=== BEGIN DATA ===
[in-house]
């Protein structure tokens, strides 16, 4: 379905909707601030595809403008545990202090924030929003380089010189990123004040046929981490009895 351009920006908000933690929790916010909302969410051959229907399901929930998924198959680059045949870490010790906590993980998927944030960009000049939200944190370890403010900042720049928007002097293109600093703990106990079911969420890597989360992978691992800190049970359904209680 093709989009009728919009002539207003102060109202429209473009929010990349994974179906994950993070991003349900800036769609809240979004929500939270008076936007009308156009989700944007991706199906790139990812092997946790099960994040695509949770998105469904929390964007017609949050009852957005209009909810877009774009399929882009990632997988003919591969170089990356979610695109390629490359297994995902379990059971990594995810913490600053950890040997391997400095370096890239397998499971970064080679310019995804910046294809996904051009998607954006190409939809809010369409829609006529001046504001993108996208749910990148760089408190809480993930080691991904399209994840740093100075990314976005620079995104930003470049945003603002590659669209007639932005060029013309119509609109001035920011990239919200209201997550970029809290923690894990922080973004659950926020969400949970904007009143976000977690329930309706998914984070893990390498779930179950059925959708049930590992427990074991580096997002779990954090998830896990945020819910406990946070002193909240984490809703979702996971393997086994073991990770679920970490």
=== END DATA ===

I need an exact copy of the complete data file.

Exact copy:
[in-house]
């Protein structure tokens, strides 16, 4: 379905909707601030595809403008545990202090924030929003380089010189990123004040046929981490009895 351009920006908000933690929790916010909302969410051959229907399901929930998924198959680059045949870490010790906590993980998927944030960009000049939200944190370890403010900042720049928007002097293109600093703990106990079911969420890597989360992978691992800190049970359904209680 093709989009009728919009002539207003102060109202429209473009929010990349994974179906994950993070991003349900800036769609809240979004929500939270008076936007009308156009989700944007991706199906790139990812092997946790099960994040695509949770998105469904929390964007017609949050009852957005209009909810877009774009399929882009990632997988003919591969170089990356979610695109390629490359297994995902379990059971990594995810913490600053950890040997391997400095370096890239397998499971970064080679310019995804910046294809996904051009998607954006190409939809809010369409829609006529001046504001993108996208749910990148760089408190809480993930080691991904399209994840740093100075990314976005620079995104930003470049945003603002590659669209007639932005060029013309119509609109001035920011990239919200209201997550970029809290923690894990922080973004659950926020969400949970904007009143976000977690329930309706998914984070893990390498779930179950059925959708049930590992427990074991580096997002779990954090998830896990945020819910406990946070002193909240984490809703979702996971393997086994073991990770679920970490």